Seas, Oceans and Public Health in Europe (SOPHIE) was a pan-European initiative funded by H2020 and led by the University to coordinate research into the complex links between the marine environment, human health and wellbeing.
We worked with the European Marine Board, Deltares, NUI Galway, Netherlands National Institute for Public Health and Environment (RIVM), and SMEs Seascape, SUBMON and Travelecoology to deliver a clear road map for the future direction of Oceans and Human Health research in Europe.
Completed in 2020, SOPHIE allowed us to use our specialist expertise in developing and implementing public health and environmental policies and built on our ongoing work to improve the world’s understanding of the impact environments can have on health and wellbeing. By outlining the research needed to answer fundamental questions in the fields of oceans and human health, we are shaping how evidence is provided to policy makers and helping to improve ocean literacy in Europe and beyond. SOPHIE particularly built on the work of H2020 BlueHealth, a pan-European research initiative that investigated the links between urban blue spaces, climate and health, using interdisciplinary approaches to explore how human health and wellbeing might be promoted sustainably through the development of blue infrastructure.
Launched in Jan 2018 and funded by a €2 million investment from the EU’s
Horizon 2020 programme, SOPHIE fostered an Oceans and Human Health network to advance this emerging field across Europe. By taking a consistent, collaborative and co-ordinated approach, we have created a platform for different communities to work together and achieve sustainable interactions with coastal environments.
The positive influence of the SOPHIE project continues to be felt. Most recently, researchers from the SOPHIE project published a paper in the American Journal of Public Health, calling for the current UN Ocean Decade to act as a meaningful catalyst for global change, reminding us that ocean health is intricately linked to human health. The paper highlights 35 first steps for action by different groups and individuals, including individual citizens, healthcare workers, private organisations, researchers and policy-makers.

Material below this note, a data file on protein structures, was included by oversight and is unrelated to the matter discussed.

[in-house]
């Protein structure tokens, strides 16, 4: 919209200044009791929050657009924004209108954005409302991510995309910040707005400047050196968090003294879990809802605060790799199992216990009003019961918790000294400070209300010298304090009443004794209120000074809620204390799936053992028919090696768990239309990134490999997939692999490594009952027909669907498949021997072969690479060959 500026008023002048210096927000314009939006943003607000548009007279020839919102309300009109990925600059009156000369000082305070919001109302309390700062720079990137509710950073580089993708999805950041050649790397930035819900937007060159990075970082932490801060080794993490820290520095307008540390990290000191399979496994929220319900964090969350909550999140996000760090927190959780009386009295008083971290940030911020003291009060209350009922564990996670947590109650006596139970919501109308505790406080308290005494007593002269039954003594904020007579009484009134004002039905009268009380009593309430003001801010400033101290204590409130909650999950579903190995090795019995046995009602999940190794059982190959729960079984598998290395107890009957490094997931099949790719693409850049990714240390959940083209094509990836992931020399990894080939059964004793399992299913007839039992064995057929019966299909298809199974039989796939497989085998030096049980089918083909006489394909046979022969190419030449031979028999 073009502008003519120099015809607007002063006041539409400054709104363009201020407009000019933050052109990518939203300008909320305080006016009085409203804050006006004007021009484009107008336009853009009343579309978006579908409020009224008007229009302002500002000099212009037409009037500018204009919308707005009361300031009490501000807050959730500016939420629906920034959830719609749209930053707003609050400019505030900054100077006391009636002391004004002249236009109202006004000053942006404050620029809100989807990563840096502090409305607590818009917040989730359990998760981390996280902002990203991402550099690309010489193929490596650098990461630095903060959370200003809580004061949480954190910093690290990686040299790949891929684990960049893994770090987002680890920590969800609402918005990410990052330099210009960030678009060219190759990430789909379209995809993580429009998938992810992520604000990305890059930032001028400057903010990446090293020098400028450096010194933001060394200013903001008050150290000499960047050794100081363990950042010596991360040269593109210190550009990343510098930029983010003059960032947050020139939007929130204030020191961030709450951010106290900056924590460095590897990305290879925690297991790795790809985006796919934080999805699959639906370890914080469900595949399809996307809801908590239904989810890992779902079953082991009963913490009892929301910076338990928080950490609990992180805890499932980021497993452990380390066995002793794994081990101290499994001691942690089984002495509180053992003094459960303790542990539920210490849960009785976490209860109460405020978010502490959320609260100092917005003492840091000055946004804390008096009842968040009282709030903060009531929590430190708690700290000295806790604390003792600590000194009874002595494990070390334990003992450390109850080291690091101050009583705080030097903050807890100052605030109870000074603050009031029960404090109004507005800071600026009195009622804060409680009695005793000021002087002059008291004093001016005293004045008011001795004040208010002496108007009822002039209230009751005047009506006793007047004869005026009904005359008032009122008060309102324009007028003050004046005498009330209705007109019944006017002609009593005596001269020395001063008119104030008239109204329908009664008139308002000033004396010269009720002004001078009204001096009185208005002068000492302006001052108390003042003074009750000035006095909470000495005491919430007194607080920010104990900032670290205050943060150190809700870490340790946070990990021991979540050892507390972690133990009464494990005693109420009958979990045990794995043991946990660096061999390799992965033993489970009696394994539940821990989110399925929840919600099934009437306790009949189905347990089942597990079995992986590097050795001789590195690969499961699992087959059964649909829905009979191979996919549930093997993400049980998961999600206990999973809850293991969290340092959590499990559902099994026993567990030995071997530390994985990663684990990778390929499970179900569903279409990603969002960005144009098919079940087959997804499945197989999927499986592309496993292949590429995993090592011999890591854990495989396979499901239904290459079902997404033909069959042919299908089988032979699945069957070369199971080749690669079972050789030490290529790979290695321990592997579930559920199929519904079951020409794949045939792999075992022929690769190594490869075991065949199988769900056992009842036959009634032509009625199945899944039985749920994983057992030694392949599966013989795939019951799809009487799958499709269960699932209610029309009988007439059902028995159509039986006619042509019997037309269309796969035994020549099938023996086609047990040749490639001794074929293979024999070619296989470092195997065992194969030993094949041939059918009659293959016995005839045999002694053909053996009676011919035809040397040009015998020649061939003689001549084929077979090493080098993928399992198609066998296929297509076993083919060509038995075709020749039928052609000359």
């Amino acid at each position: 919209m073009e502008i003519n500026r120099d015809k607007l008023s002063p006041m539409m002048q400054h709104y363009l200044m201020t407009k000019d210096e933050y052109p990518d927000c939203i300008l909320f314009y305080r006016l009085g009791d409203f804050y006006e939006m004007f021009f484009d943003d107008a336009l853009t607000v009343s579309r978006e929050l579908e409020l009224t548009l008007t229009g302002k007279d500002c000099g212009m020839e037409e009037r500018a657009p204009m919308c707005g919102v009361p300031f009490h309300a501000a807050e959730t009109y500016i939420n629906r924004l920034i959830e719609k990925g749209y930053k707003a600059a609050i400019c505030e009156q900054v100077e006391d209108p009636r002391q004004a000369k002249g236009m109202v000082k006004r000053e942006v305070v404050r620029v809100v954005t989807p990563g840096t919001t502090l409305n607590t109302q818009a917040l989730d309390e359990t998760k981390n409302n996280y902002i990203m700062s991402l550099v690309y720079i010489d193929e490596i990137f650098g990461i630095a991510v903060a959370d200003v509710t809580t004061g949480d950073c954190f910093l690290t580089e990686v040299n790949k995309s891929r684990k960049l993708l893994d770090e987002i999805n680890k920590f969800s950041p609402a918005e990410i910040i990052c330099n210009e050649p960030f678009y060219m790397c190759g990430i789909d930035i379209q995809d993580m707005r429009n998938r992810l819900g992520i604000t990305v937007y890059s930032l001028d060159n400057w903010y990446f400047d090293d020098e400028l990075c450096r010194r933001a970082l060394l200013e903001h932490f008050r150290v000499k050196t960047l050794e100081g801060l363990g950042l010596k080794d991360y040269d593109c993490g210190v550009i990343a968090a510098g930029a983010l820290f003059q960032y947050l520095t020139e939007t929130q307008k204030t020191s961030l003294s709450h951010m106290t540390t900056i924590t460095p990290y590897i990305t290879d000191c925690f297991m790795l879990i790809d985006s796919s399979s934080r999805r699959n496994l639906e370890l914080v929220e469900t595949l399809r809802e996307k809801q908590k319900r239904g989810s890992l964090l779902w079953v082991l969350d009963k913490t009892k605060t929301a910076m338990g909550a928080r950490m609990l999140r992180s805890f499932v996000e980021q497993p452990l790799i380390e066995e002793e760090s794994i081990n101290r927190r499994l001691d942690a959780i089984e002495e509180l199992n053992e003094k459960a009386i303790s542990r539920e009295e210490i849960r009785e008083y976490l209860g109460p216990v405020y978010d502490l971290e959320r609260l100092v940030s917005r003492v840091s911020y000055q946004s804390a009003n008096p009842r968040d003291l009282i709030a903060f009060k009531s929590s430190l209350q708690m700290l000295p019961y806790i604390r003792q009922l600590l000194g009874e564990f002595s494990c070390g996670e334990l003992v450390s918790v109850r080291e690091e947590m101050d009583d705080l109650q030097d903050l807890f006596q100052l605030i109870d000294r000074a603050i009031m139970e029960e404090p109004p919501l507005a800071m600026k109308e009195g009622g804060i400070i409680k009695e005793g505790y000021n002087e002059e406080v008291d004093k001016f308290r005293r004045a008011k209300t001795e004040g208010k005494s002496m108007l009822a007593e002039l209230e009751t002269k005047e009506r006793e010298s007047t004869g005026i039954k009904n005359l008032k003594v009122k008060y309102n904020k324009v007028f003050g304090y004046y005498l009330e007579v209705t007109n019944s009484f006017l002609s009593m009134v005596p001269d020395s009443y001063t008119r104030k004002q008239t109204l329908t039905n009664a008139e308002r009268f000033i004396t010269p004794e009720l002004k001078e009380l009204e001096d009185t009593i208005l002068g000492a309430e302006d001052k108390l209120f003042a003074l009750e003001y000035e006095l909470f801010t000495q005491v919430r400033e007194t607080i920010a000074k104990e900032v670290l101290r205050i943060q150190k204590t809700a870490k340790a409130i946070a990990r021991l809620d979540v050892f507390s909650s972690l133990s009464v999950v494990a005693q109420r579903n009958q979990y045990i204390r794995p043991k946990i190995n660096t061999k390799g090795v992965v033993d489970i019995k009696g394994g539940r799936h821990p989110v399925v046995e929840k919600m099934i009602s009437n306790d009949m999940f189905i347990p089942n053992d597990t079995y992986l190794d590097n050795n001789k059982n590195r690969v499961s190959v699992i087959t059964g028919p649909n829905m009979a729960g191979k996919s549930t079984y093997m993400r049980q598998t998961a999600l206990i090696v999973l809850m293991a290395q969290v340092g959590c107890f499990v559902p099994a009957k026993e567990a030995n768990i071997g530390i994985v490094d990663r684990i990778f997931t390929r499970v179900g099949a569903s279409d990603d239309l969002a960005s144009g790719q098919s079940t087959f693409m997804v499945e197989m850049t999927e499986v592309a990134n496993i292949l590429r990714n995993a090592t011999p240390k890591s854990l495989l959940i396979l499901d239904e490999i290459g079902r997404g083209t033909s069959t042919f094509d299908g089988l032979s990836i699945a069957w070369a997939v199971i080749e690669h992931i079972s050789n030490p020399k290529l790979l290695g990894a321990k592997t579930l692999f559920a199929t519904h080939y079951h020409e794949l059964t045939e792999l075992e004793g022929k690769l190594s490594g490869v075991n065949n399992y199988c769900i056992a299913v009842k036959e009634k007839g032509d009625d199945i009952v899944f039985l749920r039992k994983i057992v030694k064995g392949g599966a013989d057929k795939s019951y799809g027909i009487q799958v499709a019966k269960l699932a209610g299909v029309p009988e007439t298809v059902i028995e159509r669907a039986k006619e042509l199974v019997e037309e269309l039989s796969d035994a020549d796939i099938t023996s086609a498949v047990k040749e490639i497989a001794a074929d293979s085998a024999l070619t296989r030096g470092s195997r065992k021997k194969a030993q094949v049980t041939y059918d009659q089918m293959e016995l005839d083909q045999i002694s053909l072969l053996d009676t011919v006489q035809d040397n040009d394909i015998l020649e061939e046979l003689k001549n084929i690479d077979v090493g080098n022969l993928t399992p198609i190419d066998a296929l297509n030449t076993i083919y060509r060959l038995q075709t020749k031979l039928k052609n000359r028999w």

The marine environment and human health are inextricably linked and we have built a community of researchers and practitioners from two traditionally distinct groups: marine and environmental specialists, and medicine and public health, to enable transdisciplinary and trans-sector collaboration.
Our vision is taking targeted action in the areas of sustainable seafood for healthy people, improving blue spaces, tourism and wellbeing, and the use of marine biodiversity in disease prevention while preserving marine ecosystems.
Through SOPHIE, we are focused on developing best-practice guidance on collaboration with stakeholders and citizens, better understanding the state-of-the-art research and identifying gaps, providing policy advice and driving the movement in healthcare towards prevention rather than cure.
By raising awareness and consideration of inequalities that exist, and highlighting them as a key part of all decision-making, we’re enabling a culture of care that supports the sustainable use of the wider ocean and coastal ecosystems.